Thermoforming Wisdom from The Ancients


Confucius said, “By three methods we may learn wisdom: first, by reflection, which is noblest; second, by imitation, which is easiest; and third, by experience, which is the most bitter.” We all know the internet has increased the pace of most things in life, but perhaps finding the path to wisdom is also easier today: just take the bus.

Alas, the pace of modern business is not necessarily conducive to ample reflection time, and wisdom gained through imitation can run afoul of copyright or patent laws. Are we forever doomed to the bitter wisdom of experience? Or do we simply learn best from our mistakes?

We will include ‘repetition’ in this 3rd category. Just because you have a strong case, it doesn’t mean that everyone will accept your argument immediately. Any salesman with the newest, fastest mousetrap will tell you this. So it does behoove us to refine the message and frame it in the context of what matters most to the customer.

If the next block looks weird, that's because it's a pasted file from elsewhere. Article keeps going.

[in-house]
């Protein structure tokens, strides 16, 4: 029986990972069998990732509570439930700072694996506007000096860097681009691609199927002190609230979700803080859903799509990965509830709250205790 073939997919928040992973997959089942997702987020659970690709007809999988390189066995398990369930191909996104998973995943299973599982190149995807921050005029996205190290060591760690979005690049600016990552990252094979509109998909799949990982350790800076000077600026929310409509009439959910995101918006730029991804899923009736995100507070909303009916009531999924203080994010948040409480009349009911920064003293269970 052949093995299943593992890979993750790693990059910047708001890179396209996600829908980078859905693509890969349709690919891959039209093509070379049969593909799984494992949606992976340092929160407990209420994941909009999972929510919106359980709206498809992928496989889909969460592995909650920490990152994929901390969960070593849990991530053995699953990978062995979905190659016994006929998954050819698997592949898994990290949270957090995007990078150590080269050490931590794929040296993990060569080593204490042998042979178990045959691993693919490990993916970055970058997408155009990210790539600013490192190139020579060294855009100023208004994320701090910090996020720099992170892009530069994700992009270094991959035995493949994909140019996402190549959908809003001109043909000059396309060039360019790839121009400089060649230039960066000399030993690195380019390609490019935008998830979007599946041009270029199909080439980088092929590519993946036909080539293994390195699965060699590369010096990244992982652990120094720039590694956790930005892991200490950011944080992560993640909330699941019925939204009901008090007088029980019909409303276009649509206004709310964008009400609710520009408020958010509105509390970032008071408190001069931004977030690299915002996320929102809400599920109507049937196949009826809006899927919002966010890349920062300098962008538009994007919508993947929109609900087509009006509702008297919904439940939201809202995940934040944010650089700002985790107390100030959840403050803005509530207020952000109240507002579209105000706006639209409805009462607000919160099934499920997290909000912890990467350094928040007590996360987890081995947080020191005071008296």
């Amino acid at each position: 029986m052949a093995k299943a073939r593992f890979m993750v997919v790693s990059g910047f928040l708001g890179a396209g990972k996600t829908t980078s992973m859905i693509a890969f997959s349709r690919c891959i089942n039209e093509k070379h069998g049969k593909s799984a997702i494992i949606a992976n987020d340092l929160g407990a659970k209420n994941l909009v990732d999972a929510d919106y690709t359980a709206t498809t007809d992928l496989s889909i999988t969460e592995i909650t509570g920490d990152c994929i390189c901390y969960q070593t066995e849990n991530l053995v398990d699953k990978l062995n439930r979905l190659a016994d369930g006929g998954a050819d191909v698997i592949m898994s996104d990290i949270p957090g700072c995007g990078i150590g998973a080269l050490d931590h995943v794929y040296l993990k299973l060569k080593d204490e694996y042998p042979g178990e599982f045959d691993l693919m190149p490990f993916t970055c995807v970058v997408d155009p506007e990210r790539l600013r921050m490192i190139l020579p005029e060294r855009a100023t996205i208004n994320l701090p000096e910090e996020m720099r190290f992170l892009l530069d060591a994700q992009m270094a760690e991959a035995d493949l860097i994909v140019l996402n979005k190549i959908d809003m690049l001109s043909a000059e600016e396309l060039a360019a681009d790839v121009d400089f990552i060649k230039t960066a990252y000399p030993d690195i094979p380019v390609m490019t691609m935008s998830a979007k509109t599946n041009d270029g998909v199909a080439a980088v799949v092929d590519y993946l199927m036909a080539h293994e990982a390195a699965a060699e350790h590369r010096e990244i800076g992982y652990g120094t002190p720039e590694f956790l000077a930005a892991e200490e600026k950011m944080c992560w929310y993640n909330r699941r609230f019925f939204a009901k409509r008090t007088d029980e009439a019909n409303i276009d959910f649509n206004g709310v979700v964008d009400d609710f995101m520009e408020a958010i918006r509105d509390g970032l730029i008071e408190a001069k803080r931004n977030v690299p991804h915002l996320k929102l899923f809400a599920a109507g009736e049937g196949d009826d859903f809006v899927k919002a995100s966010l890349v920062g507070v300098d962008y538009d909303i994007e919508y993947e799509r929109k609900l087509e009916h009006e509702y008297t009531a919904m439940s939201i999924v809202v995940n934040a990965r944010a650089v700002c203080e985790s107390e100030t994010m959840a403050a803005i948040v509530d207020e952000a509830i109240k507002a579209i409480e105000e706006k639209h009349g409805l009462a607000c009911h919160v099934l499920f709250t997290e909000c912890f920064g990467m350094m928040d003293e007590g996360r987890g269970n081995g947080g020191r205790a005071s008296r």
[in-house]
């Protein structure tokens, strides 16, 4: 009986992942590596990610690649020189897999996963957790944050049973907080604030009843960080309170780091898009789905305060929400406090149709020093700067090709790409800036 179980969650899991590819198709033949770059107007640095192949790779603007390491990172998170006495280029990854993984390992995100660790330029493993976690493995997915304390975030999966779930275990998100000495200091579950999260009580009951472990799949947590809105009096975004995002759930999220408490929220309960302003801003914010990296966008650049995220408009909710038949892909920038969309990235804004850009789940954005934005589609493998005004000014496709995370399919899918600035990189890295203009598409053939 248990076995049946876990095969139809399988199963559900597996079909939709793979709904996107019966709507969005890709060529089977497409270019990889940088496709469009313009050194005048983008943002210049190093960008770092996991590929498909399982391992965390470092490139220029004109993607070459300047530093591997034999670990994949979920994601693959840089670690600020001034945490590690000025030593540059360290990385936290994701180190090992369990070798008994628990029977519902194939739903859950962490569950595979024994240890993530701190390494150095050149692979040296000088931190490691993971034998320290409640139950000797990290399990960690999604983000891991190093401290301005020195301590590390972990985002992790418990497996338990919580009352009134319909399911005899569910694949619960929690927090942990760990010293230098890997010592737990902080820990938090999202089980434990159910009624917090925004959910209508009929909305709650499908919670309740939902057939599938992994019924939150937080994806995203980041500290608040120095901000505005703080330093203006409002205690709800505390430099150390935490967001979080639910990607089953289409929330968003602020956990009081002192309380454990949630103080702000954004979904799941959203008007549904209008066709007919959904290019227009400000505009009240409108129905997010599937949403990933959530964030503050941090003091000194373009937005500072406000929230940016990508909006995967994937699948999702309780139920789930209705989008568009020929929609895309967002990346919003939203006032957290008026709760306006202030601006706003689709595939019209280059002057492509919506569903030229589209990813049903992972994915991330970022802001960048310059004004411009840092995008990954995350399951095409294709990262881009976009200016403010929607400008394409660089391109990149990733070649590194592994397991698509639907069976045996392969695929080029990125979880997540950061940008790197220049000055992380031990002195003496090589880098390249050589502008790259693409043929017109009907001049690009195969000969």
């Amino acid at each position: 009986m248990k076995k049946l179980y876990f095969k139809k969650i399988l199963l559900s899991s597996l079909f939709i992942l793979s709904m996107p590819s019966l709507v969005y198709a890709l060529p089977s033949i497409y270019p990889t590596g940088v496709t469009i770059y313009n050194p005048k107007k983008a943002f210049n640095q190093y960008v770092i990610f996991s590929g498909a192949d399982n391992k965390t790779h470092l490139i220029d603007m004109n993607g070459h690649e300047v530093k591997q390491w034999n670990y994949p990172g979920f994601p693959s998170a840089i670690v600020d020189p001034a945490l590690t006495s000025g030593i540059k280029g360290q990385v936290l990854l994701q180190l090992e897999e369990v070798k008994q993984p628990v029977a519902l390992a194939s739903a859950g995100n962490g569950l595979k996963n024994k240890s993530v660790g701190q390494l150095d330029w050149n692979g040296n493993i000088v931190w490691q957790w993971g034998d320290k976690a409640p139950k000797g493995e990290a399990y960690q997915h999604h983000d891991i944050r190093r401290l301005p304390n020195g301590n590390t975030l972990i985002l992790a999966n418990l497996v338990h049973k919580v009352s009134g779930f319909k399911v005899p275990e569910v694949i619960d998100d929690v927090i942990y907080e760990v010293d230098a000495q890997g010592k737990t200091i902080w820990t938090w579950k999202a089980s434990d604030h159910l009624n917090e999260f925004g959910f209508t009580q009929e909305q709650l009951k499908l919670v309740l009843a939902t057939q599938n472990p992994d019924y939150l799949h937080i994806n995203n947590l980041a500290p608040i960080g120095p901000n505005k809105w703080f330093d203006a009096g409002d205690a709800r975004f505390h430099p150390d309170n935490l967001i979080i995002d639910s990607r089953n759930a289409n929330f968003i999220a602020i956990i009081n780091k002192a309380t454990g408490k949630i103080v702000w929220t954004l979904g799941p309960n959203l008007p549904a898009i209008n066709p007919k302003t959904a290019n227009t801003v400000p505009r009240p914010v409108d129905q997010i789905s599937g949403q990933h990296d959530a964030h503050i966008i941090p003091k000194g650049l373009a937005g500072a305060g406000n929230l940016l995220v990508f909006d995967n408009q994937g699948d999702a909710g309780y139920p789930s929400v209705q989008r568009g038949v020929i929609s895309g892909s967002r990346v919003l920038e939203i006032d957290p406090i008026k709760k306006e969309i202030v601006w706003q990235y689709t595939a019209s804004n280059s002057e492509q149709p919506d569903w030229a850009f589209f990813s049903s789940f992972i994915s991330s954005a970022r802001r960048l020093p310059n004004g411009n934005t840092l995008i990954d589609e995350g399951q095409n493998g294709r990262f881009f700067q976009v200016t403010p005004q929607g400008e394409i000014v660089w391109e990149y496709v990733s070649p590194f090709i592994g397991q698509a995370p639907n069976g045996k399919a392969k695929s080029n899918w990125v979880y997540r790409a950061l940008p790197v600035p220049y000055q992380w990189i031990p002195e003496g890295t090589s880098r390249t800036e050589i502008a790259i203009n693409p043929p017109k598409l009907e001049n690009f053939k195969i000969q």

Over a period of 12 months, CMT engaged with toolmakers and others to truly understand the optimal method for cutting and machining syntactic foam. Simply put, it is not like other materials. It requires a different approach and different tools.

The CNC programmer must understand both the nature of the material and the optimal feed rate so the machine operator can use the correct tool geometry so that the plug fitter (usually the person who is tasked with getting the smoothest surface possible) does not have to wear his fingers out during polishing.

And while we can easily provide a short list of key concerns, making the leap from, “Yes, I understand. Let me get this to my team” to “My team followed your guidelines and we have solved all of our problems!” is not easily achieved.

So, in the spirit of sharing our bitterly-acquired wisdom, here are the main points to remember when machining HYTAC syntactic foam for plug assist:

1. Use sharp, solid carbide tools that are designed for cutting abrasive plastic. Not metal. Not wood. Talk to your tool provider.

2. Keep the heat out of the tool. We know people use coolant, but it is not required if the feed rate is accurate. If the tool is too hot, it is either dull or the feed rate is too slow.

3. Understand the variables of the feed rate: RPM x number of flutes x chip load. A little bit of trial and error will ensure that you get it right for your project. The goal is to get the best possible surface finish.

For a more in-depth discussion of machining, download Module 3 in our Learning Series. And, as always, get in touch to let us know what works (or doesn’t) for you. We’ll all be the wiser for it, with a bittersweet aftertaste.